This blog gains its name from the book Steele's Answers published in 1912. It began as an effort to blog through that book, posting each of the Questions and Answers in the book in the order in which they appeared. I started this on Dec. 10, 2011. I completed blogging from that book on July 11, 2015. Along the way, I began to also post snippets from Dr. Steele's other writings — and from some other holiness writers of his times. Since then, I have begun adding material from his Bible commentaries. I also re-blog many of the old posts.

Thursday, April 4, 2024

Levitius 18:1-5 — The Vices of Egypt Prohibited

"1 And the LORD spake unto Moses, saying, 2 Speak unto the children of Israel, and say unto them, I am the LORD your God. 3 After the doings of the land of Egypt, wherein ye dwelt, shall ye not do: and after the doings of the land of Canaan, whither I bring you, shall ye not do: neither shall ye walk in their ordinances. 4 Ye shall do my judgments, and keep mine ordinances, to walk therein: I am the LORD your God. 5 Ye shall therefore keep my statutes, and my judgments: which if a man do, he shall live in them: I am the LORD." —  Leviticus 18:1-5 KJV.


All nations which reject God, the fountain of spiritual joy, turn with eagerness to the fetid pools of sensual pleasures to satisfy their thirsty souls. The sexual nature, one of the chief sources of such pleasures, is stimulated to the highest degree, and often to an activity unnatural and bestial. This is the striking feature of paganism, however advanced in civilization, as in Egypt. The era of the greatest intellectual splendour in Greece, when Athens sat queen of the arts and Corinth queen of commerce, was the period of the most widespread licentiousness. See Romans 1:24-32. The Hebrews, chosen as they were to be the people of the holy God, needed special safeguards against this degrading form of sin. This chapter prohibits the vices of Egypt and Canaan, (1-5,) incestuous marriages, (6-18,) and unlawful lusts. Verses 19-30.  THE VICES OF EGYPT AND CANAAN PROHIBITED, 1-5.

2. I am the Lord — In giving commandments, the authority of the Lawgiver is made prominent. See Leviticus 11:44, note.

3. After the doings of… Egypt — The Israelites appear during the oppression, for the most part, to have adopted the religion of their masters, (Joshua 24:14; Ezekiel 20:7, 8,) and, of course, were morally defiled. Ashtoreth, the oriental Venus, was worshipped in Memphis with all the pollutions attendant upon such a cultus, as is shown by a tablet recently discovered. The sculptures and paintings of the tombs give a very full insight into the domestic life of the ancient Egyptians, as exhibited by Sir G. Wilkinson. Licentious and naked festal dances are conspicuous in the stony record, exactly corroborating Exodus 32:25. Concubines, or trains of inferior wives, also appear on the tablets. The gross and unnatural vices of the Egyptians are hinted at in this chapter. After the doings of… Canaan — Outside of the Old Testament we have no clew to the manners or customs of this people; but within, the sacred annals are abundant proofs of the moral abominations by which the land was defiled. Leviticus 20:23; Deuteronomy 12:30, 31. Whither I bring you — These words point to the sojourn in the wilderness prior to the occupation of Canaan; and they are an insuperable objection to the theory that the Levitical legislation was an invention of crafty men centuries after Moses died. Ordinances — The extent and pervasiveness of Canaanitish depravity may be inferred from the fact that their very laws, in which moral purity lingers longest, had been changed from guardians of virtue to patrons of vice.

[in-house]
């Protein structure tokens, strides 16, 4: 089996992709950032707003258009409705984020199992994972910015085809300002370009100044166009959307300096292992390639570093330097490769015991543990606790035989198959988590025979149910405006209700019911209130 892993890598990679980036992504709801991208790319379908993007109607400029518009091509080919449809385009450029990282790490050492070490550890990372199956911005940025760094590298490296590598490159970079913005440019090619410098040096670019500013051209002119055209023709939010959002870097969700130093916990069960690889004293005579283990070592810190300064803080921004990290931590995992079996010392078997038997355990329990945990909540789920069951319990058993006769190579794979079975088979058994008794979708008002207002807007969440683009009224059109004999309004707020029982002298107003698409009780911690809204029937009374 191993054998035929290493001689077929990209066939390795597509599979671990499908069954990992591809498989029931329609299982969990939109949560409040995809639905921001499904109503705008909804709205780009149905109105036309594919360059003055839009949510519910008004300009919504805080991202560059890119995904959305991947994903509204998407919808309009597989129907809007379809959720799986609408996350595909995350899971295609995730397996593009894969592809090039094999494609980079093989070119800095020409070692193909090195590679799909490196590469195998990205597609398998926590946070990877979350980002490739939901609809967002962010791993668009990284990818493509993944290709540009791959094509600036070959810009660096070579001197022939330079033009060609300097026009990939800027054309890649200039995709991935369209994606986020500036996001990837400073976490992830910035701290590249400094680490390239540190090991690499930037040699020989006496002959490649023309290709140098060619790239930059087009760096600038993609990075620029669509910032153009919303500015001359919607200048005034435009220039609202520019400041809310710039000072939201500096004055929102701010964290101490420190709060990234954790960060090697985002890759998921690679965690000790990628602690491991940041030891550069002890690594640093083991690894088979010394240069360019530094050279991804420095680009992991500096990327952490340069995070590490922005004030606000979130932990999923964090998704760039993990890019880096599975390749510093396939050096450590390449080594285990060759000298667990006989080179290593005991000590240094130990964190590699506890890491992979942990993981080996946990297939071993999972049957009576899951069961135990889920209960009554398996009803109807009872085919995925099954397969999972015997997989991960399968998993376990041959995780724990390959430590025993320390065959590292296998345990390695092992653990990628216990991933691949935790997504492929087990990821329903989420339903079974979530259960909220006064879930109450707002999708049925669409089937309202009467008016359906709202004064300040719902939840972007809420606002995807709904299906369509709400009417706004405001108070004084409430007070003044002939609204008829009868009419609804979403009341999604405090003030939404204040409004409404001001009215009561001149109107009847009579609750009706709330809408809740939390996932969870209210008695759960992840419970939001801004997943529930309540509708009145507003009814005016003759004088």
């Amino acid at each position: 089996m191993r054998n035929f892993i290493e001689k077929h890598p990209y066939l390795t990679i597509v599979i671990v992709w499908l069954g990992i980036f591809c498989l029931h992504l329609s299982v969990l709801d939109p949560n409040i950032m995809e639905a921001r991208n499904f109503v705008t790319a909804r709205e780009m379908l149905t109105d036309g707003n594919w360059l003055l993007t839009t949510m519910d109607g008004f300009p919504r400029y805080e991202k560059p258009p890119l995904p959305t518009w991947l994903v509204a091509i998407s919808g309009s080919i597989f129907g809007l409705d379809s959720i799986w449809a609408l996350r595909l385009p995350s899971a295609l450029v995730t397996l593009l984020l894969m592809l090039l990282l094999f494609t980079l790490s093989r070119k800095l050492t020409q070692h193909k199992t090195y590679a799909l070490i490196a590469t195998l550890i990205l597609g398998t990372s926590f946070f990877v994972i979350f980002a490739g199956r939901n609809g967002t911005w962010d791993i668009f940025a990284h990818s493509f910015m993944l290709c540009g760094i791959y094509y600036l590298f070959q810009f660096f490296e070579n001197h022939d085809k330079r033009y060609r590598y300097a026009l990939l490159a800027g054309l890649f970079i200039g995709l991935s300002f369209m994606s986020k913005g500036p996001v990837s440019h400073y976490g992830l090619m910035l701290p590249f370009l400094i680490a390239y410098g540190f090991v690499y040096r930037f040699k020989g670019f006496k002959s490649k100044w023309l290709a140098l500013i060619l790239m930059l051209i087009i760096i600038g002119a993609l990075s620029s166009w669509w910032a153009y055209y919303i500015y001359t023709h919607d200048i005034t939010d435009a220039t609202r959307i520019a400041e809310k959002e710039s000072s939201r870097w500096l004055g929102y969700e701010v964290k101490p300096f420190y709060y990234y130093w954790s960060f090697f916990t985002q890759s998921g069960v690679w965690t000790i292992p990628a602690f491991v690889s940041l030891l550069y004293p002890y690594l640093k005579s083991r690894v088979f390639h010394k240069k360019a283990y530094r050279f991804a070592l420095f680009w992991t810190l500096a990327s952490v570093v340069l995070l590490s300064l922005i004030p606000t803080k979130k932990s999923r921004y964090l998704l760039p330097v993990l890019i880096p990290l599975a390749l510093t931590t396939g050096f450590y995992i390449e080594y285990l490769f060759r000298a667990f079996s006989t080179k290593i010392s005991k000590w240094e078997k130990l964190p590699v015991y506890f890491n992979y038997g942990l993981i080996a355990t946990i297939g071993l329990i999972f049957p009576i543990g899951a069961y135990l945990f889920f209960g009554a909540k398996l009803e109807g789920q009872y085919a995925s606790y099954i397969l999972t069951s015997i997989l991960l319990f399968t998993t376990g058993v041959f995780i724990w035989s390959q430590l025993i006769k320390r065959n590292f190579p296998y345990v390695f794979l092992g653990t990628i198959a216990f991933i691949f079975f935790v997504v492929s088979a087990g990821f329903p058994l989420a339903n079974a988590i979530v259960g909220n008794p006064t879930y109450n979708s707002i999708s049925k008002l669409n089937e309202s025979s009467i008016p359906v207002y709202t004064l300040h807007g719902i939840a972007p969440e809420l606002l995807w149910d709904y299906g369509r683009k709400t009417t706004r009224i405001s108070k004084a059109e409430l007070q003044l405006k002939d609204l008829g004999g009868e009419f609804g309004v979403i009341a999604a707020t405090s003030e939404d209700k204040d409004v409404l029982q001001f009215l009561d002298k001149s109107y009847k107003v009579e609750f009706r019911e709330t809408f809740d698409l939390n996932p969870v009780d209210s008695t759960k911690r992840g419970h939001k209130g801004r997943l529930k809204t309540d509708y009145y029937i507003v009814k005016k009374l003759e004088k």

4. Judgments — Judicial utterances or legal precepts.

5. If a man do, he shall live — This important sentence contains the whole doctrine of justification by works. It is rendered more correctly and more emphatically in Ezekiel 20:11, 13, 21, “he shall even live.” “The precepts of the law,” says Aquinas, “are not concerning things to be believed, but concerning things to be done.” Nevertheless, acceptable doing implies faith, while evangelical believing includes the subsequent doing of the will of God as the fruit of faith. As regards the life here promised, the Jewish interpreters themselves included in it more than mere earthly felicity in Canaan, (Deuteronomy 30:20,) and extended their view to a better life hereafter. The Palestine Targum renders it, “he shall live in them in the life of eternity;” that of Onkelos, “an everlasting life.” Says Tholuck, “Life seems to be a general promise, and length of days a particular species of felicity. In the New Testament this idea (of life) is always exalted into that of life blessed and eternal. See Matthew 7:14; 18:8, 9; Luke 10:28.” Hence this is a plain intimation of the doctrine of a future life in the Pentateuch, which is denied by some superficial readers. St. Paul found “to be unto death” “the commandment which was ordained to life,” just as the murderer on the scaffold finds that the law against murder, designed to protect life, when transgressed, is “unto death.” The design and normal tendency of the law is life; but through man’s imperfection and disobedience the actual result is death. See Galatians 3:21, note, and John 11:25, note. In them — He shall live in the strength of, or by means of, these laws, in the faithful keeping of which is his fountain of life. But “he is a debtor to do the whole law.” Failure to do this renders “all the world guilty before God.”


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